On June 22nd, 2006, Huffington Post blogger Paul Krassner reported that Wilson was under hospice care at home with friends and family. On October 2nd, Douglas Rushkoff reported that Wilson was in severe financial trouble. Slashdot, Boing Boing, and the Church of the SubGenius also picked up on the story, linking to Rushkoff’s appeal. As his webpage reported on October 10th, these efforts succeeded beyond expectation and raised a sum which would have supported him for at least six months. Obviously touched by the great outpouring of support, on October 5th, 2006, Wilson left the following comment on his personal website, expressing his gratitude:
Dear Friends, my God, what can I say. I am dumbfounded, flabbergasted, and totally stunned by the charity and compassion that has poured in here the last three days. To steal from Jack Benny, “I do not deserve this, but I also have severe leg problems and I don’t deserve them either.” Because he was a kind man as well as a funny one, Benny was beloved. I find it hard to believe that I am equally beloved and especially that I deserve such love. Whoever you are, wherever you are, know that my love is with you. You have all reminded me that despite George W. Bush and all his cohorts, there is still a lot of beautiful kindness in the world.
Robert Anton Wilson
On January 6, 2007, Wilson wrote on his blog that according to several medical authorities, he would likely only have between two days and two months left to live. He closed this message with “I look forward without dogmatic optimism but without dread. I love you all and I deeply implore you to keep the lasagna flying. Please pardon my levity, I don’t see how to take death seriously. It seems absurd.” Wilson died peacefully five days later, on January 11 at 4:50 a.m. Pacific time, just a week short of his 75th birthday. After his cremation on January 18th (his 75th birthday), his family held a memorial service on February 18 and then scattered most of his ashes at the same spot as his wife’s—off the Santa Cruz Beach Boardwalk.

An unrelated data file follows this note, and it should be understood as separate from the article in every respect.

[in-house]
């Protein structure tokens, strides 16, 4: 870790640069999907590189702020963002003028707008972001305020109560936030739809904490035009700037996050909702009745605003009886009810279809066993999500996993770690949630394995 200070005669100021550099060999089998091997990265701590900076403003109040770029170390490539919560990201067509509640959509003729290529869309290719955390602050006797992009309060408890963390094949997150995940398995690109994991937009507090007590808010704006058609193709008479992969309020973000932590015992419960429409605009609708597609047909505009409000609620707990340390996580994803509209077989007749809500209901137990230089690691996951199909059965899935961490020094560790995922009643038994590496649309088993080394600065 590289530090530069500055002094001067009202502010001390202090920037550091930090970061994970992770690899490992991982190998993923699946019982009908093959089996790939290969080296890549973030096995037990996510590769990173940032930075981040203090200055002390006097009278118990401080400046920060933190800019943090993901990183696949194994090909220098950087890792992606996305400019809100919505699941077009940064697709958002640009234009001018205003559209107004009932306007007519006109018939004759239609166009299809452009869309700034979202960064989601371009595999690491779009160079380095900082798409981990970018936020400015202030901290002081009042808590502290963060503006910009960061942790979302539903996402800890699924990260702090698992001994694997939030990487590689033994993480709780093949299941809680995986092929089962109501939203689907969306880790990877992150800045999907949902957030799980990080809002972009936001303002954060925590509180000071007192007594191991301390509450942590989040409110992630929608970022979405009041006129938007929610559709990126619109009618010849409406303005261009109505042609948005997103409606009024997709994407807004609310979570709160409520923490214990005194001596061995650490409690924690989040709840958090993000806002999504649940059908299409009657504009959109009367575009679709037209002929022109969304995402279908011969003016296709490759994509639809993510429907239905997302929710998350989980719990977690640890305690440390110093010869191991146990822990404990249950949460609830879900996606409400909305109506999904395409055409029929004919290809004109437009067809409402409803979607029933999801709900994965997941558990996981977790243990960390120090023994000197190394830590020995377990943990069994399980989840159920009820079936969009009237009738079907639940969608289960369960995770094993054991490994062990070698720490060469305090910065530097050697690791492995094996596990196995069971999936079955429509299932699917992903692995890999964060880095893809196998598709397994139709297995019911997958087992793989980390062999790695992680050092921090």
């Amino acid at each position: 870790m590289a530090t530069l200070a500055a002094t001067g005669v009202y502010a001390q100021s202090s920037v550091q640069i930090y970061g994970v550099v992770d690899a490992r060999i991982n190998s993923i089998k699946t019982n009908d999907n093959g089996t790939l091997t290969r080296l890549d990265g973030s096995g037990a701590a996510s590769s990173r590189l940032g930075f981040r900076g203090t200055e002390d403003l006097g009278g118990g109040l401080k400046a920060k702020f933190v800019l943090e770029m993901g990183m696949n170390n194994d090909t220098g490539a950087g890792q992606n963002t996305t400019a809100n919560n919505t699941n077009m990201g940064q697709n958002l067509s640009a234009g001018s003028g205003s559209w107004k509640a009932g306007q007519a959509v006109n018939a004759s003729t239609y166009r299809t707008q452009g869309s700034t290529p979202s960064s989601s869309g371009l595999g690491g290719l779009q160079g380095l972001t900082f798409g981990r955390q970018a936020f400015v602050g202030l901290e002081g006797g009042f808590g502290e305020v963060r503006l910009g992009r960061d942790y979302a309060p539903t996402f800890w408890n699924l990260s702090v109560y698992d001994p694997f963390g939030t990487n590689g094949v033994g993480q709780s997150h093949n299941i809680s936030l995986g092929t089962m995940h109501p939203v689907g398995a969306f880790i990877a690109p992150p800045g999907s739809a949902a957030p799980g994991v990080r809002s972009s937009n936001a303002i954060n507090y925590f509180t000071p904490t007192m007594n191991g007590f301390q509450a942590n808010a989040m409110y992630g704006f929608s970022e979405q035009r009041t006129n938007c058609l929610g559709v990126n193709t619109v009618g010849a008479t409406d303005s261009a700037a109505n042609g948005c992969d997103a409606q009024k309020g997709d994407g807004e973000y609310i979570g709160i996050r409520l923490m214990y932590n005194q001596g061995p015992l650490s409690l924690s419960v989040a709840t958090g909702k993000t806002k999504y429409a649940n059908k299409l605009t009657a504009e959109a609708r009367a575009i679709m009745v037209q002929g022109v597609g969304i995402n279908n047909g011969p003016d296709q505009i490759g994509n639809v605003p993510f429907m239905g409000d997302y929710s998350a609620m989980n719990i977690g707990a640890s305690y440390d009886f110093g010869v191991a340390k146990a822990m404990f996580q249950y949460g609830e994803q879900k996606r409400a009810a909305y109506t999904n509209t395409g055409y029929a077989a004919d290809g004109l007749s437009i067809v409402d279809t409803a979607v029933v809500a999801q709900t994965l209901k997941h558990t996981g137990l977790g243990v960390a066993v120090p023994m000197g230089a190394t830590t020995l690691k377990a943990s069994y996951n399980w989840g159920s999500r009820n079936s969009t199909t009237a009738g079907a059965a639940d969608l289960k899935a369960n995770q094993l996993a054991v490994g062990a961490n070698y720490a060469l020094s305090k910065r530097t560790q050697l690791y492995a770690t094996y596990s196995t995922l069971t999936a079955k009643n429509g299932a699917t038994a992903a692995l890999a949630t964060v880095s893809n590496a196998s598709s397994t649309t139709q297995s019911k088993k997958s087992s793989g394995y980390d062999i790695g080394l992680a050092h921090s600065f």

Long-time friend Scott Apel wrote this concerning Wilson:
(Bob and Arlen loved Red Lobster. When they lived on Brommer St. in Capitola in the early ‘90s, they lived within walking distance of a Red Lobster in the Capitola Mall, and dined there at least once a week. In the final years of his life, when Cathy and I spent every Saturday night with Bob, the SOP was to stop at a Red Lobster in San Jose and order up several carry-out meals for him on our way to Capitola. We became close with the manager who took our order, and when she found out the food was for Robert Anton Wilson, we discovered she was a fan and started adding extra food to our take-out order, free of charge. Bob inspired that kind of love and generosity.) In the years since then, Cathy and I have always referred to the chain as “Red Bobster.”
I suppose you could make a trip to Red Lobster if you wanted an authentic Robert Anton Wilson experience to celebrate his birthday, but that would not be my first choice for several reasons. First is that I rarely eat out, and food chains are never my choice when I do. Food chains, and Red Lobster is no exception, get a bit secretive if you probe too deeply where their ingredients come from (and what they really are). Chains that have surprisingly low prices must be cutting corners somewhere. DNA analysis of Red Lobster’s lobster bisque showed that it had mostly langoustine in it, which is called Norway lobster, so technically they are on safe ground, and langoustines are grouped in a family of genuses Nephrops and Metanephrops that all have “lobster” in their names. But they are usually called “scampi” in Europe and are a lot cheaper than their cousins in the Homarus genus, which people typically think of when they use the term “lobster.” All right, that’s just marketing sleight of hand. Red Lobster remains a bit closed mouthed about where it sources its ingredients, which raises a red flag for me.
I’m much happier making my seafood feasts at home, and I expect Wilson would have been happy with my seafood lasagna – flying or otherwise. Chameleon cook fashion, I’ll give you the basic idea and leave you to figure out the details. Standard lasagna requires a meat sauce, several cheeses, and lasagna pasta layered in a dish and baked. Seafood lasagna is a lot simpler (and potentially more expensive). I have seen recipes for seafood lasagna with cheese in them, but I do not like the combination of seafood, pasta, and cheese (nor do many Italians), so I leave out the cheese. You’ll need a good béchamel sauce and a variety of seafood. You can just use a medley of fish if you are hard up, but if the pocket allows, you can add shellfish of choice. Lightly poach your seafood mix and mix it with your béchamel. Cook lasagna pasta barely al dente. Grease a casserole, spread a thin layer of béchamel in the bottom, and line the bottom with pasta, then layer the dish – seafood mix, pasta – finishing with a pasta top brushed with a little béchamel. Bake at 375°F for about 30 minutes, or until the dish is bubbling and the top is golden. Serve in squares with a green salad.